Firstly, a cloth is washed, soaked and beaten with a large mallet. Patterns are drawn with pencil and later redrawn using hot wax, usually made from a mixture of paraffin or bees wax, sometimes mixed with plant resins, which functions as a dye-resist. The wax can be applied with a variety of tools. A pen-like instrument called a canting, sometimes spelled with old Dutch orthography tjanting is the most common. A tjanting is made from a small copper reservoir with a spout on a wooden handle. The reservoir holds the resist which flows through the spout, creating dots and lines as it moves. For larger patterns, a stiff brush may be used. Alternatively, a copper block stamp called a cap is used to cover large areas more efficiently.
After the cloth is dry, the resist is removed by boiling or scraping the cloth. The areas treated with resist keep their original colour; when the resist is removed the contrast between the dyed and undyed areas forms the pattern.This process is repeated as many times as the number of colours desired.
The most traditional type of batik, called batik tulis, is drawn using only the canting. The cloth needs to be drawn on both sides, and dipped in a dye bath three to four times. The whole process may take up to a year; it yields considerably finer patterns than stamped batik.
The popularity of batik in Indonesia has varied. Historically, it was essential for ceremonial costumes and it was worn as part of a kebaya dress, commonly worn every day. The use of batik was already recorded in the 12th century, and the textile has become a strong source of identity for Indonesians crossing religious, racial and cultural boundaries. It is also believe the motif made the batik famous.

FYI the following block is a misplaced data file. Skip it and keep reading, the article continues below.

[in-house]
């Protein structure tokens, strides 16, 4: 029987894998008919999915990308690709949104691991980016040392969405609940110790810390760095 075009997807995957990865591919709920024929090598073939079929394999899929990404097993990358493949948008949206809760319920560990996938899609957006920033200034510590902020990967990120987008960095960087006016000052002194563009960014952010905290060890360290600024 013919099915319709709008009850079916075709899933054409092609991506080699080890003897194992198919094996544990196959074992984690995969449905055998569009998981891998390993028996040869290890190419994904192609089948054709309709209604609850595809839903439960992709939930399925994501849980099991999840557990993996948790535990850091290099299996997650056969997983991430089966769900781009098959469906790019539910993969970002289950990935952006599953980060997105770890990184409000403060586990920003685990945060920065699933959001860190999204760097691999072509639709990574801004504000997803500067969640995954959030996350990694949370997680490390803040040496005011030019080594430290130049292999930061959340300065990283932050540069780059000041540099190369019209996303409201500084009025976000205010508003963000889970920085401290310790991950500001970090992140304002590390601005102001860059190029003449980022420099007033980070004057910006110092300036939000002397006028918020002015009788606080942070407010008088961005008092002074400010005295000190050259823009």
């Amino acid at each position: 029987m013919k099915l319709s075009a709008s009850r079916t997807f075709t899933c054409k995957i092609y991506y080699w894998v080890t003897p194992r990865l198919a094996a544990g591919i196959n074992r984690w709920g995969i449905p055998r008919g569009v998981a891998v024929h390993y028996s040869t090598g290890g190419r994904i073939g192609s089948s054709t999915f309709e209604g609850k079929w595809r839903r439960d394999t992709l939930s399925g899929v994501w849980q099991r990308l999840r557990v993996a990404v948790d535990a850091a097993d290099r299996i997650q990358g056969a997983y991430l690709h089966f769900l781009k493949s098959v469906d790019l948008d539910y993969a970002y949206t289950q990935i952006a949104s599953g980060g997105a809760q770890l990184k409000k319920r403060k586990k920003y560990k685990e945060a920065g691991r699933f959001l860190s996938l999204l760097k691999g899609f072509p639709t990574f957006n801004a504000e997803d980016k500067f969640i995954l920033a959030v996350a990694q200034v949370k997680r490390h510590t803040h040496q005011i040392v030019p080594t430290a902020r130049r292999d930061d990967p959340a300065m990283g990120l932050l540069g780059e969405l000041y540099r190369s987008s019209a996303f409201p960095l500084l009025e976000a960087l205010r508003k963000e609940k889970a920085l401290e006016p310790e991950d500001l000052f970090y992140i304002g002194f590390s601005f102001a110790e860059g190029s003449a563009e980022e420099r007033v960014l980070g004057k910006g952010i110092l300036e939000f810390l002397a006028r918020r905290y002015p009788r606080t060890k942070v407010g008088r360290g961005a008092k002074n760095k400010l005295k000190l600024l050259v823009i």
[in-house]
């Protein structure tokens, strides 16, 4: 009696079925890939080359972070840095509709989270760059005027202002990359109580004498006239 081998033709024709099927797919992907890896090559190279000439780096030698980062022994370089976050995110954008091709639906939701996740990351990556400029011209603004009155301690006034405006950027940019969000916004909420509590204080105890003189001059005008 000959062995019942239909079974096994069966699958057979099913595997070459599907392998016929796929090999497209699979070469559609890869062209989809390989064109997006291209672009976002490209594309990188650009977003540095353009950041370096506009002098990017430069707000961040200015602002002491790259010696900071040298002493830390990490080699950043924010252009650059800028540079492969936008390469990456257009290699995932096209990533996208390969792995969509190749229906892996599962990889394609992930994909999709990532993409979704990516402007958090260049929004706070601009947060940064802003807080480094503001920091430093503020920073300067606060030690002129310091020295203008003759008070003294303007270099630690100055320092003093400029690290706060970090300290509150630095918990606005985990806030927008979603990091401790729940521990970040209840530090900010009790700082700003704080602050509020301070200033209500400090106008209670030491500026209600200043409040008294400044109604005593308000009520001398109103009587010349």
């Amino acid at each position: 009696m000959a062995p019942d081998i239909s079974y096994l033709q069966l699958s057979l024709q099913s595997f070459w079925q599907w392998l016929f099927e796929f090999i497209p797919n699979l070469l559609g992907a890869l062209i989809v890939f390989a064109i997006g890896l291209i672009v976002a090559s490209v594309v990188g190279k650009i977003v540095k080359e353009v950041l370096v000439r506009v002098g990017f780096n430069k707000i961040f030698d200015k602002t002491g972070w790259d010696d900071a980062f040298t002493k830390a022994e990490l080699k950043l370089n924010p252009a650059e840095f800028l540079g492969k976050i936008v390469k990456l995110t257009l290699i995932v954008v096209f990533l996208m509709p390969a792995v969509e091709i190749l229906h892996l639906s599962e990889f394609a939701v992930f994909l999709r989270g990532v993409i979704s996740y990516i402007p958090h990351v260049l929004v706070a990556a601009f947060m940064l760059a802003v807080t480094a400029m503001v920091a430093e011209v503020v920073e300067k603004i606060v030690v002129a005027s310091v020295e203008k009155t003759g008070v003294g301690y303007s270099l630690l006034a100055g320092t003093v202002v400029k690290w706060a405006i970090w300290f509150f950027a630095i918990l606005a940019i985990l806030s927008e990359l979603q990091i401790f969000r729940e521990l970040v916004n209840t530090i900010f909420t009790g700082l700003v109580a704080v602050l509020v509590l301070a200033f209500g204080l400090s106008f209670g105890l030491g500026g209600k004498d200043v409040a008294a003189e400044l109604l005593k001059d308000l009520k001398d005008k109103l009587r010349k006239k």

Meaning & Symbols
In Indonesian, many batik patterns are symbolic. Infants are carried in batik slings decorated with symbols designed to bring the child luck, and certain batik designs are reserved for brides and bridegrooms, as well as their families. Some designs are reserved for royalties, and even banned to be worn by commoners. Consequently, a person's rank could be determined by the pattern of the batik he or she wore. Further study to the geometry of symbolism in Indonesian batik showed the applicability of fractal geometry in traditional designs.
Batik garments play a central role in certain Javanese rituals, such as the ceremonial casting of royal batik into a volcano. In the Javanese naloni mitoni ceremony, the mother-to-be is wrapped in seven layers of batik, wishing her good things. Batik is also prominent in the tedak siten ceremony when a child touches the earth for the first time.